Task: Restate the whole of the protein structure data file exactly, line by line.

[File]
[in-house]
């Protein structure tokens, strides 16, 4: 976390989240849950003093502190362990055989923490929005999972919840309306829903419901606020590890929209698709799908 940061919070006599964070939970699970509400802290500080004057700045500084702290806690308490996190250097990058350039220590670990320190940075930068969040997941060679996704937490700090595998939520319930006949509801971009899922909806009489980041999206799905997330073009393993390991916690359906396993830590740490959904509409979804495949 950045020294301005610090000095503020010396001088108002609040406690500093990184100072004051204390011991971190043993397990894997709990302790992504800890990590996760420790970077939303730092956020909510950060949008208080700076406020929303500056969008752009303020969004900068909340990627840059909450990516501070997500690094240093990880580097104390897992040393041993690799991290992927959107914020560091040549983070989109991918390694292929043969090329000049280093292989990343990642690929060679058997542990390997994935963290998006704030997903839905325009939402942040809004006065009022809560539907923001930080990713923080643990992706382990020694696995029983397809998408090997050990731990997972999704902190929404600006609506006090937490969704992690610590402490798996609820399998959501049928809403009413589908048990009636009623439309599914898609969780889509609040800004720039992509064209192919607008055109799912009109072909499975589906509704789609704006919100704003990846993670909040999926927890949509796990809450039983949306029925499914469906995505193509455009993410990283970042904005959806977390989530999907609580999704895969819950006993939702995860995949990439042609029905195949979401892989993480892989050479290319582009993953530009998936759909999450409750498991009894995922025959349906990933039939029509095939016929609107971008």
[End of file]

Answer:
[in-house]
């Protein structure tokens, strides 16, 4: 976390989240849950003093502190362990055989923490929005999972919840309306829903419901606020590890929209698709799908 940061919070006599964070939970699970509400802290500080004057700045500084702290806690308490996190250097990058350039220590670990320190940075930068969040997941060679996704937490700090595998939520319930006949509801971009899922909806009489980041999206799905997330073009393993390991916690359906396993830590740490959904509409979804495949 950045020294301005610090000095503020010396001088108002609040406690500093990184100072004051204390011991971190043993397990894997709990302790992504800890990590996760420790970077939303730092956020909510950060949008208080700076406020929303500056969008752009303020969004900068909340990627840059909450990516501070997500690094240093990880580097104390897992040393041993690799991290992927959107914020560091040549983070989109991918390694292929043969090329000049280093292989990343990642690929060679058997542990390997994935963290998006704030997903839905325009939402942040809004006065009022809560539907923001930080990713923080643990992706382990020694696995029983397809998408090997050990731990997972999704902190929404600006609506006090937490969704992690610590402490798996609820399998959501049928809403009413589908048990009636009623439309599914898609969780889509609040800004720039992509064209192919607008055109799912009109072909499975589906509704789609704006919100704003990846993670909040999926927890949509796990809450039983949306029925499914469906995505193509455009993410990283970042904005959806977390989530999907609580999704895969819950006993939702995860995949990439042609029905195949979401892989993480892989050479290319582009993953530009998936759909999450409750498991009894995922025959349906990933039939029509095939016929609107971008």